Public Viewing

PUBLIC VIEWING SESSIONS

The Cline Observatory is open to the public for viewing every clear Friday night throughout the year.

The viewings begin ½ hour after sunset during March-October, and at 7:00 during November-February. (Determine sunset time for a particular date.) Sessions usually last about two hours, but may run longer or shorter depending on interest and sky conditions.  Our sessions are unstructured – there’s no program – just telescopic viewing.

Note that the observatory is open to the night air, and so will be cold in the winter and warm in the summer. Be sure to dress for the conditions.

For updates regarding how weather or other issues will affect this week’s session, check our Twitter Updates Page @gtccastro.

For other questions about the observatory and its programs, contact Tom English at trenglish@gtcc.edu or 336-334-4822 Ext. 50023.

There is no charge for public night viewing and the observatory is open to anyone wishing to attend. No reservations are necessary, and there are no limits on the number of attendees. (We do ask that you let us know well ahead of time if you plan to bring a large group.)

Public Viewing Schedule

Click on the links below to read viewing schedule.

January Sessions (Sessions Start at 7:00 p.m.)
Date Featured Object Host
4 Jan Life of a Star Joseph Holmes
11 Jan M42 – the Great Orion Nebula Alec LaGrega
18 Jan Almach - Double Star in Andromeda Jeff Swanson
20 Jan Lunar Eclipse Session starts at 10:00 pm
25 Jan M31 – the Andromeda Galaxy Hank Corbett
Sessions Continue in February

February Sessions (Sessions Start at 7:00 p.m.)
Date Featured Object Host
1 Feb Winter Open Cluster Tour Beth Desch
8 Feb The Moon – Sea of Crises Dennis Hands
15 Feb Life of a Star Tim Martin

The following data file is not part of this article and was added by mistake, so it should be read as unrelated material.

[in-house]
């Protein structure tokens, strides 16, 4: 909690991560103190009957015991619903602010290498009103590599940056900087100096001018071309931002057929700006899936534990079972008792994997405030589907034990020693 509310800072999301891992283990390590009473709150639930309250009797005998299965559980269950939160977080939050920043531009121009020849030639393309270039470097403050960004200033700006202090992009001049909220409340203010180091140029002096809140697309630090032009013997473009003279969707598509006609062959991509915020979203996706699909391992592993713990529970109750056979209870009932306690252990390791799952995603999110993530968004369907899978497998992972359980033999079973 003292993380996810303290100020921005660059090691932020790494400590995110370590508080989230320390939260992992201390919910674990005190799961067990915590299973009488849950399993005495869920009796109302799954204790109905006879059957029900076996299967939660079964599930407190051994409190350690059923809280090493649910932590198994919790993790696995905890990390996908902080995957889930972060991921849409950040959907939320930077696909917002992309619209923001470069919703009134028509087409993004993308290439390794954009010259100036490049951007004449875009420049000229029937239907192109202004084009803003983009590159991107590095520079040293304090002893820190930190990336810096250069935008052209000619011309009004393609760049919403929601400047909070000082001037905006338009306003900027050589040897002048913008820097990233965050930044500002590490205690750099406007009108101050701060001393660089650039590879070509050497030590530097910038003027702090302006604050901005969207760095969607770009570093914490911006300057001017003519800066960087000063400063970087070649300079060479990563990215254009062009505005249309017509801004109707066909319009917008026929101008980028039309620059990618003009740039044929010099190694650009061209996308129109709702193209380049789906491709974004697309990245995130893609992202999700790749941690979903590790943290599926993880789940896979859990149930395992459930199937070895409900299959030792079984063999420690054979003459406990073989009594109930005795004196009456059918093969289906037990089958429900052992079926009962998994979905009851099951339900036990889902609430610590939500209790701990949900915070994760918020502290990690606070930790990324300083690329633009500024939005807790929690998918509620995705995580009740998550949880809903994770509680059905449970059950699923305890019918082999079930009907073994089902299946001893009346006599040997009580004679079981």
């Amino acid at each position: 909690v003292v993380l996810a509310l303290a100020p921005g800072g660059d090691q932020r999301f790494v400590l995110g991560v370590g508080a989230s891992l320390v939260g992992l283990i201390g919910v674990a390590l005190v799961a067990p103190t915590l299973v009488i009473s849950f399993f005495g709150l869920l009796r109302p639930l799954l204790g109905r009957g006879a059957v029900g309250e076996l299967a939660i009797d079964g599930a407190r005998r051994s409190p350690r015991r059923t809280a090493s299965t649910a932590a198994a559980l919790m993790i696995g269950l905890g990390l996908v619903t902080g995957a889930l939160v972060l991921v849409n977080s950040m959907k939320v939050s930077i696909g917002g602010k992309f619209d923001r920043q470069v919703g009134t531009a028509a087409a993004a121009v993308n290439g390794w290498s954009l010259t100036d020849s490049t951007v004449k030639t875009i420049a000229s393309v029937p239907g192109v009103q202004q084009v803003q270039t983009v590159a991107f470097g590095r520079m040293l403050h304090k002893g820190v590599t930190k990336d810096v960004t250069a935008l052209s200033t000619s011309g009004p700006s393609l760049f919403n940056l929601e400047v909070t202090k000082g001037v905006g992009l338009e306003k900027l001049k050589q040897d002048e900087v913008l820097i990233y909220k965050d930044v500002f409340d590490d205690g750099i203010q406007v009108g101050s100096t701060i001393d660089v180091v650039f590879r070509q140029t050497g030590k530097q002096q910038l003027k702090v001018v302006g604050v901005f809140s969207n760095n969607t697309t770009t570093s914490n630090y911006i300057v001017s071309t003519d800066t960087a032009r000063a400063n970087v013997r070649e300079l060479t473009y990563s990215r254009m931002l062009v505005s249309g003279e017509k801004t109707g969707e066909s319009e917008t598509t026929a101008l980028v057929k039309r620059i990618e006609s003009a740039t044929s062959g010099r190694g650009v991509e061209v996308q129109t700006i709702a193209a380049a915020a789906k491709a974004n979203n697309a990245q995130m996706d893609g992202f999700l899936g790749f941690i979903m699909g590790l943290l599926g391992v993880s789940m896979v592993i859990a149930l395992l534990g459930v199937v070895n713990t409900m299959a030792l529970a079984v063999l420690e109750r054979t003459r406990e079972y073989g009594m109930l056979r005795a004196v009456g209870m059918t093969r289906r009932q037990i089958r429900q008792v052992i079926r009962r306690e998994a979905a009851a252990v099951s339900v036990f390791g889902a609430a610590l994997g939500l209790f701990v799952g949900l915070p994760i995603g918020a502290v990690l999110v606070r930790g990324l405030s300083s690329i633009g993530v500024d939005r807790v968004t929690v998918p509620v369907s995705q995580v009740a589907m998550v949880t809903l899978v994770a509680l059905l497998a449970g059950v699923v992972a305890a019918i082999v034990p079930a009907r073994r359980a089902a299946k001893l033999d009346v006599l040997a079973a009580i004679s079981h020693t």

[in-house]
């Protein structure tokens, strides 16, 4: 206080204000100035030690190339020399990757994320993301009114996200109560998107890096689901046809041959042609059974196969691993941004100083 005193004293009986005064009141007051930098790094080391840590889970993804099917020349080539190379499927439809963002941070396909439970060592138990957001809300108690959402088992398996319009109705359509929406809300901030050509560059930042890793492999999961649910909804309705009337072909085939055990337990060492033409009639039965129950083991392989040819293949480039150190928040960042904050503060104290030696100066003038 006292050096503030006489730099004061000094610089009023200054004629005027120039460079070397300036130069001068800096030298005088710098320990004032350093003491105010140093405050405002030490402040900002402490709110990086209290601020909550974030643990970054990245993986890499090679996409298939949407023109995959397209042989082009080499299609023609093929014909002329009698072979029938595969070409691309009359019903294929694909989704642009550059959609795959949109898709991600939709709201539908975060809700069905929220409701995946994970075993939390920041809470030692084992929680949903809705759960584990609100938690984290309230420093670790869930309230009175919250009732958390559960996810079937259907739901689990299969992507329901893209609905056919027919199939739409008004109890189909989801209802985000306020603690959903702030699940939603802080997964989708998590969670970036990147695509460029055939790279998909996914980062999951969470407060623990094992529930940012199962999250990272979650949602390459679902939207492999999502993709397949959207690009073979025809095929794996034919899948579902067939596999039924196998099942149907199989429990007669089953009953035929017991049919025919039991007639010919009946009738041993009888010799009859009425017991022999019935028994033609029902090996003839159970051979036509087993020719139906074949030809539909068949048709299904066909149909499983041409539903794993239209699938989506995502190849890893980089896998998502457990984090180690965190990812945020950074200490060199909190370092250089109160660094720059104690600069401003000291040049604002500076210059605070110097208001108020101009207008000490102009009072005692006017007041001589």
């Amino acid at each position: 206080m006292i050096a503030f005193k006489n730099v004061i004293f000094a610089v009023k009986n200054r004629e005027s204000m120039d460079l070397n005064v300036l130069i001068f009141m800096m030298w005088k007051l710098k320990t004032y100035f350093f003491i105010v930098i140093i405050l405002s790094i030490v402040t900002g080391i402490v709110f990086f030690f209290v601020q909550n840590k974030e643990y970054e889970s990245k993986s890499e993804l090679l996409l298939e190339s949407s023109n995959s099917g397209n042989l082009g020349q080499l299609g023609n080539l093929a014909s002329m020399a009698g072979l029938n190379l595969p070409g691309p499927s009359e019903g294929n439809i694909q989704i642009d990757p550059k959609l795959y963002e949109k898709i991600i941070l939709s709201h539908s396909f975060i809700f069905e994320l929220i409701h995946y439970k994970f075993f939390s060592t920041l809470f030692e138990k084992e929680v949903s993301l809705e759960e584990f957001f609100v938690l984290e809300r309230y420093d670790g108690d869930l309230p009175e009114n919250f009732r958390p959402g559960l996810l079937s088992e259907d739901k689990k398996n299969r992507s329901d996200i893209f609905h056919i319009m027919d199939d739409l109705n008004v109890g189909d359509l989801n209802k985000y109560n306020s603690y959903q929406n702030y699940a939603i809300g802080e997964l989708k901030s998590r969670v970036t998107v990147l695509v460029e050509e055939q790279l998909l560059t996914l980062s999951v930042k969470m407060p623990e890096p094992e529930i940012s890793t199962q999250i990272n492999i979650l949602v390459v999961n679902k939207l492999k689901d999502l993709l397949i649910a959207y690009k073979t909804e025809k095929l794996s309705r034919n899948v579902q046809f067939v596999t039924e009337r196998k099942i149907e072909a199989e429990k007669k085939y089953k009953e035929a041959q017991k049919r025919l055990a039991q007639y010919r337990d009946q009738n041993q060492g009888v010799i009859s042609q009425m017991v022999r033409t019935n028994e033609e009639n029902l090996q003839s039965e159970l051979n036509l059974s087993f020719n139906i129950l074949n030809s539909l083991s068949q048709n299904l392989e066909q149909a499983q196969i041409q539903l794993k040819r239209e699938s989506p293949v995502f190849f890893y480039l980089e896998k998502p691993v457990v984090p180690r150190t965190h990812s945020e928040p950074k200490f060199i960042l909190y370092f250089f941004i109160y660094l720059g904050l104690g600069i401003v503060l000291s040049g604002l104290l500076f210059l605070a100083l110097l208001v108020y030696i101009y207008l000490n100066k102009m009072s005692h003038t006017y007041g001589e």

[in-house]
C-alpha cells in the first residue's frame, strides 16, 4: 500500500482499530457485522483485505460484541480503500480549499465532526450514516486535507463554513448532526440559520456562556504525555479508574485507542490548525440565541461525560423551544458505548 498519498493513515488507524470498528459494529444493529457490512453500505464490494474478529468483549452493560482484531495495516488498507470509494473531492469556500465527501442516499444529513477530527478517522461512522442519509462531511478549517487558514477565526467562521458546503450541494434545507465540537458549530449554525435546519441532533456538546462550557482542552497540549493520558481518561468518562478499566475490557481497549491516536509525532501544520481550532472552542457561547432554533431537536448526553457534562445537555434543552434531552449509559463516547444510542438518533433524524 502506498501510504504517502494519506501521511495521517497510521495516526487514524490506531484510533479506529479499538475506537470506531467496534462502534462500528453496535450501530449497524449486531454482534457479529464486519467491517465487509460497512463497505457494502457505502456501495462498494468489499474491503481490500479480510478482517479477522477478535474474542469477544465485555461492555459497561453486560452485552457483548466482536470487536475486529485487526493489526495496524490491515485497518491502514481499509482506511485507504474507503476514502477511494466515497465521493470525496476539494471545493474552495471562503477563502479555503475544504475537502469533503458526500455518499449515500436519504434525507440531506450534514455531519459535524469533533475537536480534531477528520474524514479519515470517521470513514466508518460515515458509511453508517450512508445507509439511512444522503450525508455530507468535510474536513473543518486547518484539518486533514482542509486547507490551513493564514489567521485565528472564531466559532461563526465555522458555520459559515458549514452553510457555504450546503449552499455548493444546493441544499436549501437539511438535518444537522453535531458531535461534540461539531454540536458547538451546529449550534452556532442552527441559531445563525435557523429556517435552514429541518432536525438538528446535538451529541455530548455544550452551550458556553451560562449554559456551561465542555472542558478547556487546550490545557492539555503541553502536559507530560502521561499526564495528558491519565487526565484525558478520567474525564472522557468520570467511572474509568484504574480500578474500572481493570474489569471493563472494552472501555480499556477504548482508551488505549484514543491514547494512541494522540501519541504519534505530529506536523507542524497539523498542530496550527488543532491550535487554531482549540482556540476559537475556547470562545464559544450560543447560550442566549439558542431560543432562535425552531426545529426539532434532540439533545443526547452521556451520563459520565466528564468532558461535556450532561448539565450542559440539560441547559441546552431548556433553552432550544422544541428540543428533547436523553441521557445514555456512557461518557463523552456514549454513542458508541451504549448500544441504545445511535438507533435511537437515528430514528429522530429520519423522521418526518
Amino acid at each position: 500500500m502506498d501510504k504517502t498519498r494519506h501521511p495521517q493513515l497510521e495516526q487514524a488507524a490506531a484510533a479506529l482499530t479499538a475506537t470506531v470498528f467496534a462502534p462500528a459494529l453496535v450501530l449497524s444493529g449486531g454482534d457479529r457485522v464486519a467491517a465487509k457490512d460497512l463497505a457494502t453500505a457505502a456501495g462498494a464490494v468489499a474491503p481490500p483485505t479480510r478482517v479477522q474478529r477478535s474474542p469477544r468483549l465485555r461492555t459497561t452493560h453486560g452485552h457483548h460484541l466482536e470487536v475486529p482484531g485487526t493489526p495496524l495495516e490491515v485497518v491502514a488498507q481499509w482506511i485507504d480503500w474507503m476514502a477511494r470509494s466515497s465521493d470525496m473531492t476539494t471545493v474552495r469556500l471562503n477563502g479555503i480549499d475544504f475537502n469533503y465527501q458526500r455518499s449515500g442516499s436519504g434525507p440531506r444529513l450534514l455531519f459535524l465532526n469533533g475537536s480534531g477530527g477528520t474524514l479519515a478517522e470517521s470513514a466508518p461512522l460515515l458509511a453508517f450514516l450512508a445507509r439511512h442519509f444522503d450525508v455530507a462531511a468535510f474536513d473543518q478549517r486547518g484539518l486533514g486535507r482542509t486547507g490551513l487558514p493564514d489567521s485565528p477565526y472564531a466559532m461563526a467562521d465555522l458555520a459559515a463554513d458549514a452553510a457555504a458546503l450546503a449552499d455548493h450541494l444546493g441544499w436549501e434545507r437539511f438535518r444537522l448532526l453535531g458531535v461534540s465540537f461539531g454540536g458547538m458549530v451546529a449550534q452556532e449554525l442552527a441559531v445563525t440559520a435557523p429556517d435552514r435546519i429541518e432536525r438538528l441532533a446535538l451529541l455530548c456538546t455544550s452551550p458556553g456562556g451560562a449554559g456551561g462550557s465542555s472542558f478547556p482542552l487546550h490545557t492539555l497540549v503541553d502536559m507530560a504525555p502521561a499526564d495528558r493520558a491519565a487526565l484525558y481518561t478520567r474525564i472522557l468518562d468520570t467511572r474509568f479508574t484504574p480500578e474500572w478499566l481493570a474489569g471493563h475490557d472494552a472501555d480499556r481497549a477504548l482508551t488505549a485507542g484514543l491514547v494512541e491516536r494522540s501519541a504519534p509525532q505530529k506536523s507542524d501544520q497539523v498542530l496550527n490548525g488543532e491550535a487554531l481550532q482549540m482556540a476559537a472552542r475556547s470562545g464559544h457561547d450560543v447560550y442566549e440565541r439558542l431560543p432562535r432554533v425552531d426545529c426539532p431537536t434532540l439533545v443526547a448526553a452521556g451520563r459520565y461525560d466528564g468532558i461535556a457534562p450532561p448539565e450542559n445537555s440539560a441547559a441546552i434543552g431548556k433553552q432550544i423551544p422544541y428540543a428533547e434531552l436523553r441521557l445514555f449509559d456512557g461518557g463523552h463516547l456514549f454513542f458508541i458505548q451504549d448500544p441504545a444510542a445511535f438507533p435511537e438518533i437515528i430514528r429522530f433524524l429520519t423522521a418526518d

22 Feb Double Cluster in Perseus Alec LaGrega
Sessions Continue in March

March Sessions (Sessions Start as Darkness Falls)
Date Featured Object Host
1 Mar M42 – the Great Orion Nebula (session begins after lecture) Jeff Swanson
2 Mar TriStar Regional Astronomy Event  
8 Mar Galaxies M81/M82 Aaron Martin
15 Mar Astronomical Firsts Jeff Regester
22 Mar Open Cluster M35 Kevin Erdy
29 Mar Object TBA Robert Royals
Sessions Continue in April

Special Viewing Sessions – Eclipses, Transits, Etc.

Occasionally, Cline Observatory holds viewing sessions for special events such as eclipses, transits, or other remarkable astronomical phenomena. These sessions are presented in the same manner as our Friday public viewings, though if the situation requires, we may shift our portable telescopes to other locations on campus.

As with our Friday public viewings, all Cline Observatory special viewing sessions are free and open to anyone with an interest in astronomy.

Recent special sessions we have scheduled include:

  • Total Lunar Eclipse Jan. 20, 2019
  • Expedition to Newberry, SC for Total Solar Eclipse of Aug. 21, 2017
  • Partial Solar Eclipse Oct. 23, 2014
  • Venus Transit June 5, 2012
  • Lunar Eclipse Dec. 10, 2010 (cloudy)
  • Total Lunar Eclipse Feb. 21, 2008
  • Total Lunar Eclipse  March 3, 2007
  • Mercury Transit  Nov. 8, 2006 (cloudy)
  • Total Lunar Eclipse  Oct. 27, 2004
  • Venus Transit  June 6, 2004 (cloudy)

Transits of Venus & Mercury

Three hundred visitors came to GTCC to observe the 2012 Venus Transit – a phenomenon that will not be seen on Earth again until 2117. For more information about this event and other transits, see our Transits page.

Lunar and Solar Eclipses

Cline Observatory is open for viewing lunar and solar eclipses visible in our area. Details about upcoming eclipses will be posted on our Eclipses page.

Meteor Showers

Cline Observatory DOES NOT hold special sessions for meteor showers because they are best observed without telescopes, and are usually best seen from dark locations between midnight and dawn.

The American Meteor Society provides an annual meteor shower calendar,  guides to visual observation of meteors, and weekly updates on meteor activity.  The International Meteor Organization provides annual shower calendars, visual meteor observing resources, and regular outlooks on meteor activity.